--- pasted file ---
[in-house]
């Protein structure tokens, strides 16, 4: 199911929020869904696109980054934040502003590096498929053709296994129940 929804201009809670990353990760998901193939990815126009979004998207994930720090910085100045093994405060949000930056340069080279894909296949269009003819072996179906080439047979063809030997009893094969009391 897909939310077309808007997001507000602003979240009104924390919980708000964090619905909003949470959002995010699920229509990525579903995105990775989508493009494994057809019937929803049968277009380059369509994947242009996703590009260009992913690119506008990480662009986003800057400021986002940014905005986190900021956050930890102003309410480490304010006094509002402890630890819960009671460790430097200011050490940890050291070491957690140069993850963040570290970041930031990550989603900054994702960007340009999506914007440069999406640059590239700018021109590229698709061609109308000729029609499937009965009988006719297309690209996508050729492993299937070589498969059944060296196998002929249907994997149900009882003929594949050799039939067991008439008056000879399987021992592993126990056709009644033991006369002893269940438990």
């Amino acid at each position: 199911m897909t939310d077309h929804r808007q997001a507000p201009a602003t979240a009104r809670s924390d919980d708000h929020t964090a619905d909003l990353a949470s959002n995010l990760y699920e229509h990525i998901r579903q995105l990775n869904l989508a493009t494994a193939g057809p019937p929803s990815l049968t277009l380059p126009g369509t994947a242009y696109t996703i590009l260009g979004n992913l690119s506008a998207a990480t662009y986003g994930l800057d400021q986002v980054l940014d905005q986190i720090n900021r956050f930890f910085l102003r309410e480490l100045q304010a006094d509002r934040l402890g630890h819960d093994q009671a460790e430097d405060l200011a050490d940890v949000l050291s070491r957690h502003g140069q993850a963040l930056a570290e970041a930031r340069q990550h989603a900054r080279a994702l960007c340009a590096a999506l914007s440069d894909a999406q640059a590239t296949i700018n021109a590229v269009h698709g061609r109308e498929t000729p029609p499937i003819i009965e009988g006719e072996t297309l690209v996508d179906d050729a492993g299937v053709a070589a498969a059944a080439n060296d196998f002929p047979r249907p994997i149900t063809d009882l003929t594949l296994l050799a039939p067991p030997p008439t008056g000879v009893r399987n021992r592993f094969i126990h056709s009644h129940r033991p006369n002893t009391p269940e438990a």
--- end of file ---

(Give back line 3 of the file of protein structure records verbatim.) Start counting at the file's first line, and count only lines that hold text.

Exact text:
């Amino acid at each position: 199911m897909t939310d077309h929804r808007q997001a507000p201009a602003t979240a009104r809670s924390d919980d708000h929020t964090a619905d909003l990353a949470s959002n995010l990760y699920e229509h990525i998901r579903q995105l990775n869904l989508a493009t494994a193939g057809p019937p929803s990815l049968t277009l380059p126009g369509t994947a242009y696109t996703i590009l260009g979004n992913l690119s506008a998207a990480t662009y986003g994930l800057d400021q986002v980054l940014d905005q986190i720090n900021r956050f930890f910085l102003r309410e480490l100045q304010a006094d509002r934040l402890g630890h819960d093994q009671a460790e430097d405060l200011a050490d940890v949000l050291s070491r957690h502003g140069q993850a963040l930056a570290e970041a930031r340069q990550h989603a900054r080279a994702l960007c340009a590096a999506l914007s440069d894909a999406q640059a590239t296949i700018n021109a590229v269009h698709g061609r109308e498929t000729p029609p499937i003819i009965e009988g006719e072996t297309l690209v996508d179906d050729a492993g299937v053709a070589a498969a059944a080439n060296d196998f002929p047979r249907p994997i149900t063809d009882l003929t594949l296994l050799a039939p067991p030997p008439t008056g000879v009893r399987n021992r592993f094969i126990h056709s009644h129940r033991p006369n002893t009391p269940e438990a």